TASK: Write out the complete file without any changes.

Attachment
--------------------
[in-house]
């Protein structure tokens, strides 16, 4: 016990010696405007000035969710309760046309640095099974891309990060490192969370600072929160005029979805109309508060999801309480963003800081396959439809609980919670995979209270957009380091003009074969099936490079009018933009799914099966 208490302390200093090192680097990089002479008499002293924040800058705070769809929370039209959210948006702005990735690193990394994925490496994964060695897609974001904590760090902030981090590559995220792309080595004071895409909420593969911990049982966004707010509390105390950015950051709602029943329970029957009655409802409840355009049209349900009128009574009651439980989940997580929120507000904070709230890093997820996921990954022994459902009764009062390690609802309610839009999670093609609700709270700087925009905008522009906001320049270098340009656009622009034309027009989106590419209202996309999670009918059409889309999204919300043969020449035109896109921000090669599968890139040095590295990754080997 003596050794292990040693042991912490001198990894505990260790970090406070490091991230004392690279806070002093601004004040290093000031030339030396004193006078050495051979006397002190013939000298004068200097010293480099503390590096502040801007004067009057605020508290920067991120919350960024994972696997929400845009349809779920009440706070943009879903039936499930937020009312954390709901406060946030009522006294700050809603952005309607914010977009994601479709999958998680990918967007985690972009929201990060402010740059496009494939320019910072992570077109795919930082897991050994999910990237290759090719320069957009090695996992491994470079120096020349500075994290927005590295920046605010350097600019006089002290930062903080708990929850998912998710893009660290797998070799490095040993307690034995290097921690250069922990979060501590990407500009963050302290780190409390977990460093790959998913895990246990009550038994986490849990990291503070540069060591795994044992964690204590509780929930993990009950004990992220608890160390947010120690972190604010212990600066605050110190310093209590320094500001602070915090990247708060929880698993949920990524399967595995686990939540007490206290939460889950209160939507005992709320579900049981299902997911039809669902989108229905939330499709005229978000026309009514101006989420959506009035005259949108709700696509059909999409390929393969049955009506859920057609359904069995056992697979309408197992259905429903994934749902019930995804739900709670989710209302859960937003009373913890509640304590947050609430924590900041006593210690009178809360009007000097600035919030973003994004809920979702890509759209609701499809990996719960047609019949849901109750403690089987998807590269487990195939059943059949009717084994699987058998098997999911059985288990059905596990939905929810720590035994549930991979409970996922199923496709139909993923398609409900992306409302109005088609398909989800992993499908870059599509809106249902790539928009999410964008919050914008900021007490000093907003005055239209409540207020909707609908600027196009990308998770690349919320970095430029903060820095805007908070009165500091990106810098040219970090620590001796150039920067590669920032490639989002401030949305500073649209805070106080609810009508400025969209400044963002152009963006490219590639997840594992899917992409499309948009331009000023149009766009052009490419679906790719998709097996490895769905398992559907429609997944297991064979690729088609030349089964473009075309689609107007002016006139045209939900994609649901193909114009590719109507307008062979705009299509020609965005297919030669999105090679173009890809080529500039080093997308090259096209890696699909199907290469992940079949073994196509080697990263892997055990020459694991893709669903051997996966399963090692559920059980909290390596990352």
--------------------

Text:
[in-house]
């Protein structure tokens, strides 16, 4: 016990010696405007000035969710309760046309640095099974891309990060490192969370600072929160005029979805109309508060999801309480963003800081396959439809609980919670995979209270957009380091003009074969099936490079009018933009799914099966 208490302390200093090192680097990089002479008499002293924040800058705070769809929370039209959210948006702005990735690193990394994925490496994964060695897609974001904590760090902030981090590559995220792309080595004071895409909420593969911990049982966004707010509390105390950015950051709602029943329970029957009655409802409840355009049209349900009128009574009651439980989940997580929120507000904070709230890093997820996921990954022994459902009764009062390690609802309610839009999670093609609700709270700087925009905008522009906001320049270098340009656009622009034309027009989106590419209202996309999670009918059409889309999204919300043969020449035109896109921000090669599968890139040095590295990754080997 003596050794292990040693042991912490001198990894505990260790970090406070490091991230004392690279806070002093601004004040290093000031030339030396004193006078050495051979006397002190013939000298004068200097010293480099503390590096502040801007004067009057605020508290920067991120919350960024994972696997929400845009349809779920009440706070943009879903039936499930937020009312954390709901406060946030009522006294700050809603952005309607914010977009994601479709999958998680990918967007985690972009929201990060402010740059496009494939320019910072992570077109795919930082897991050994999910990237290759090719320069957009090695996992491994470079120096020349500075994290927005590295920046605010350097600019006089002290930062903080708990929850998912998710893009660290797998070799490095040993307690034995290097921690250069922990979060501590990407500009963050302290780190409390977990460093790959998913895990246990009550038994986490849990990291503070540069060591795994044992964690204590509780929930993990009950004990992220608890160390947010120690972190604010212990600066605050110190310093209590320094500001602070915090990247708060929880698993949920990524399967595995686990939540007490206290939460889950209160939507005992709320579900049981299902997911039809669902989108229905939330499709005229978000026309009514101006989420959506009035005259949108709700696509059909999409390929393969049955009506859920057609359904069995056992697979309408197992259905429903994934749902019930995804739900709670989710209302859960937003009373913890509640304590947050609430924590900041006593210690009178809360009007000097600035919030973003994004809920979702890509759209609701499809990996719960047609019949849901109750403690089987998807590269487990195939059943059949009717084994699987058998098997999911059985288990059905596990939905929810720590035994549930991979409970996922199923496709139909993923398609409900992306409302109005088609398909989800992993499908870059599509809106249902790539928009999410964008919050914008900021007490000093907003005055239209409540207020909707609908600027196009990308998770690349919320970095430029903060820095805007908070009165500091990106810098040219970090620590001796150039920067590669920032490639989002401030949305500073649209805070106080609810009508400025969209400044963002152009963006490219590639997840594992899917992409499309948009331009000023149009766009052009490419679906790719998709097996490895769905398992559907429609997944297991064979690729088609030349089964473009075309689609107007002016006139045209939900994609649901193909114009590719109507307008062979705009299509020609965005297919030669999105090679173009890809080529500039080093997308090259096209890696699909199907290469992940079949073994196509080697990263892997055990020459694991893709669903051997996966399963090692559920059980909290390596990352």